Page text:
Nico Rosberg, 1m 39.293s, P15/1m 34.647s, P1
Lewis Hamilton, 1m 39.532s, P16/1m 34.762s, P2
After deciding only to run one set of medium tyres per car in FP1, Mercedes got going in FP2. Hamilton was fastest on the medium tyre and would have been on the soft too, but for a costly lock-up in Turn 8 which cost him more than the 0.115s by which Rosberg subsequently beat him to fastest time. But though the silver cars had good pace over one lap, both drivers said they thought that Ferrari’s long-run pace was “dangerous.”
Kimi Raikkonen, 1m 37.827s, P1/1m 35.174s, P3
Sebastian Vettel, 1m 38.029s, P2/1m 35.277s, P4
Ferrari led FP1, with Raikkonen heading Vettel after the German lost most of the session as the team investigated a loss of power. In the afternoon they led again, but were overtaken as Mercedes hit their stride and were fastest on both the medium and the soft tyre. The gap on the former was only a tenth of a second however, and half a second on the latter, but the red cars’ race pace was very strong and the team believe they will be a strong factor in the race.
Late in FP2 Vettel had a brake problem as he came into Turn 1 and could not avoid tapping Perez’s Force India; that damaged his own front left wing endplate and caused a brief red flag as debris was cleared up, but neither driver was penalised after a stewards’ enquiry. Raikkonen, however, was reprimanded for leaving the pits in a potentially dangerous manner.
Valtteri Bottas, 1m 38.390s, P3/1m 35.280s, P5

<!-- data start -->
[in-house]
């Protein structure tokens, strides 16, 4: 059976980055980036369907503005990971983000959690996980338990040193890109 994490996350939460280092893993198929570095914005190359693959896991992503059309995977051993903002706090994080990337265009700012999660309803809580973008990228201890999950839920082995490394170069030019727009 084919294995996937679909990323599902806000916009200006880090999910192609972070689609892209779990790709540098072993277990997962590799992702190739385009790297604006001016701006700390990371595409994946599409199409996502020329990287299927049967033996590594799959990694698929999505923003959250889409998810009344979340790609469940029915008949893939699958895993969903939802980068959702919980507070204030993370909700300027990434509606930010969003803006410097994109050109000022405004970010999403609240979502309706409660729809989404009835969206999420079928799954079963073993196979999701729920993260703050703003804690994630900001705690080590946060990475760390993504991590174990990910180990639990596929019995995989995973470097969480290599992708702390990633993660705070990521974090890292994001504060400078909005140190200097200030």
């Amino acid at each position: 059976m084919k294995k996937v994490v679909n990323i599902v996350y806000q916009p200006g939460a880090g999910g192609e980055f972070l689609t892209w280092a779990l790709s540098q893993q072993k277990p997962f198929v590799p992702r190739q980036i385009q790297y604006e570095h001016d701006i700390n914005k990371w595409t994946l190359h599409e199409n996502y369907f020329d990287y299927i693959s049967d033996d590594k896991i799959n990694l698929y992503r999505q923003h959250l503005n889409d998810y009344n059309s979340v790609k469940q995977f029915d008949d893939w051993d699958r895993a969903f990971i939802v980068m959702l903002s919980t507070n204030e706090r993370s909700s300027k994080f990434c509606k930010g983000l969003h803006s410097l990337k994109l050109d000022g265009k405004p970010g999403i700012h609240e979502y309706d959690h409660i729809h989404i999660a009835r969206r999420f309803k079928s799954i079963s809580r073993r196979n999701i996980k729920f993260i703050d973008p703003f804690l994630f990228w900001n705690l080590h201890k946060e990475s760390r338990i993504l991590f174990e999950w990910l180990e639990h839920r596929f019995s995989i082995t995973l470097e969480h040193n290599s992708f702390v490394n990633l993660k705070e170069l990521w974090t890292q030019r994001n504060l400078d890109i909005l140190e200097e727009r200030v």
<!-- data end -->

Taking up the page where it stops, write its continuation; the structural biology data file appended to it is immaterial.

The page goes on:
Felipe Massa, 1m 38.790s, P10/1m 35.884s, P10
Williams said they hit every target they had for the day, but while Bottas said he was happy with the way his FW37 felt, Massa thought his still needed some work on the balance.
Daniel Ricciardo, 1m 38.455s, P5/1m 35.449s, P6
Daniil Kvyat, 1m 38.661s, P9/1m 35.883s, P9
Both drivers said they had reasonable sessions, but seemed more concerned that wind tomorrow could blow sand on to the track.
Pastor Maldonado, 1m 38.842s, P12/1m 35.474s, P7
Romain Grosjean (pm only), 1m 36.334s, P13
Jolyon Palmer (am only), 1m 39.283s, P14
Maldonado had a spate of off-track moments, as did Grosjean once he got his E23 Hybrid back in the afternoon, but the Venezuelan got going well in FP2 to boost the team with a solid seventh place. Palmer again did a strong job in his second FP1 outing.
Felipe Nasr, 1m 38.628s, P8/1m 35.793s, P8
Marcus Ericsson, 1m 39.534s, P17/1m 36.148s, P11
Both drivers had a few problems with braking and stability, but worked through them and ended the day feeling quietly encouraged that pre-event preparation had paid off.
Fernando Alonso, 1m 38.598s, P7/1m 36.191s, P12
Jenson Button, No time, P20/1m 39.209s, P19
Alonso looked quite good at times, but McLaren also did on Friday in China, which leads one to suspect low fuel loads. Button had a terrible day, with his car spinning on his first flying lap of FP1 due to a battery problem, and later stopping early on in FP2 when his engine was shut down as a precaution.
Carlos Sainz, 1m 38.447s, P4/1m 36.471s, P14
Max Verstappen, 1m 38.504s, P6/1m 36.917s, P16
Both drivers complained about their brakes, and Verstappen went so far as to have his replaced during FP2. They later said they had reasonable, if not outstanding, days.
Nico Hulkenberg, 1m 39.187s, P13/1m 36.805s, P15
Sergio Perez, 1m 39.793s, P11/1m 37.062s, P17
Force India looked a little better at times than of late, but the VJM08 is still paying the price for its late debut. Perez had an incident with Vettel at the end of FP2, for which Vettel later apologised.
Will Stevens, 1m 42.973s, P18/1m 39.131s, P18
Roberto Merhi, 1m 44.265s, P19/1m 40.592s, P20
Once again both drivers enjoyed trouble-free sessions, and that in particular helped Stevens to cut the gap to rivals quite significantly. Merhi, meanwhile, stayed out of bother as he learned another new circuit.